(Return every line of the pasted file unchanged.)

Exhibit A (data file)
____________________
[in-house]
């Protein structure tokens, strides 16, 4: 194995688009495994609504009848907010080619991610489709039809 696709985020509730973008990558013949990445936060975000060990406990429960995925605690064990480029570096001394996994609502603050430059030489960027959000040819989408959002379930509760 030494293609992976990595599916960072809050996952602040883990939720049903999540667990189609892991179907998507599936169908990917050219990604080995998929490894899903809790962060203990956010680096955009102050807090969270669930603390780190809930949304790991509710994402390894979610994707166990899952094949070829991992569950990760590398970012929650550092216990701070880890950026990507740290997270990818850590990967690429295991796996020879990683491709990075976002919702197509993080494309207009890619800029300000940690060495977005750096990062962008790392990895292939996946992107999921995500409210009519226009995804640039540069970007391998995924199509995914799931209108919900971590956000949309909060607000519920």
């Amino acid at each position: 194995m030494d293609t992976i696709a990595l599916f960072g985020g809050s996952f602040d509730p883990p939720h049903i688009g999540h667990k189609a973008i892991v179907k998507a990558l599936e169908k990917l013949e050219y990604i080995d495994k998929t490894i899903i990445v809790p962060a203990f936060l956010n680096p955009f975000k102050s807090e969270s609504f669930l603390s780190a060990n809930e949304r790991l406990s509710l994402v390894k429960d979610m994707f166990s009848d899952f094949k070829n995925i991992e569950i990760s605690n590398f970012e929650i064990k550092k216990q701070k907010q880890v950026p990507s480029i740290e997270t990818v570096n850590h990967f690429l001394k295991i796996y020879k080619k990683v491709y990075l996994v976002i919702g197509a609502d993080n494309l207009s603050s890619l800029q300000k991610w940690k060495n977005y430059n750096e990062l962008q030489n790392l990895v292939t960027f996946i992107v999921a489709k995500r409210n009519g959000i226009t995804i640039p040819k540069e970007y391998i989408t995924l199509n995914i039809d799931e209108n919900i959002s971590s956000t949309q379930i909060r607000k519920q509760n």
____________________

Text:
[in-house]
């Protein structure tokens, strides 16, 4: 194995688009495994609504009848907010080619991610489709039809 696709985020509730973008990558013949990445936060975000060990406990429960995925605690064990480029570096001394996994609502603050430059030489960027959000040819989408959002379930509760 030494293609992976990595599916960072809050996952602040883990939720049903999540667990189609892991179907998507599936169908990917050219990604080995998929490894899903809790962060203990956010680096955009102050807090969270669930603390780190809930949304790991509710994402390894979610994707166990899952094949070829991992569950990760590398970012929650550092216990701070880890950026990507740290997270990818850590990967690429295991796996020879990683491709990075976002919702197509993080494309207009890619800029300000940690060495977005750096990062962008790392990895292939996946992107999921995500409210009519226009995804640039540069970007391998995924199509995914799931209108919900971590956000949309909060607000519920």
């Amino acid at each position: 194995m030494d293609t992976i696709a990595l599916f960072g985020g809050s996952f602040d509730p883990p939720h049903i688009g999540h667990k189609a973008i892991v179907k998507a990558l599936e169908k990917l013949e050219y990604i080995d495994k998929t490894i899903i990445v809790p962060a203990f936060l956010n680096p955009f975000k102050s807090e969270s609504f669930l603390s780190a060990n809930e949304r790991l406990s509710l994402v390894k429960d979610m994707f166990s009848d899952f094949k070829n995925i991992e569950i990760s605690n590398f970012e929650i064990k550092k216990q701070k907010q880890v950026p990507s480029i740290e997270t990818v570096n850590h990967f690429l001394k295991i796996y020879k080619k990683v491709y990075l996994v976002i919702g197509a609502d993080n494309l207009s603050s890619l800029q300000k991610w940690k060495n977005y430059n750096e990062l962008q030489n790392l990895v292939t960027f996946i992107v999921a489709k995500r409210n009519g959000i226009t995804i640039p040819k540069e970007y391998i989408t995924l199509n995914i039809d799931e209108n919900i959002s971590s956000t949309q379930i909060r607000k519920q509760n």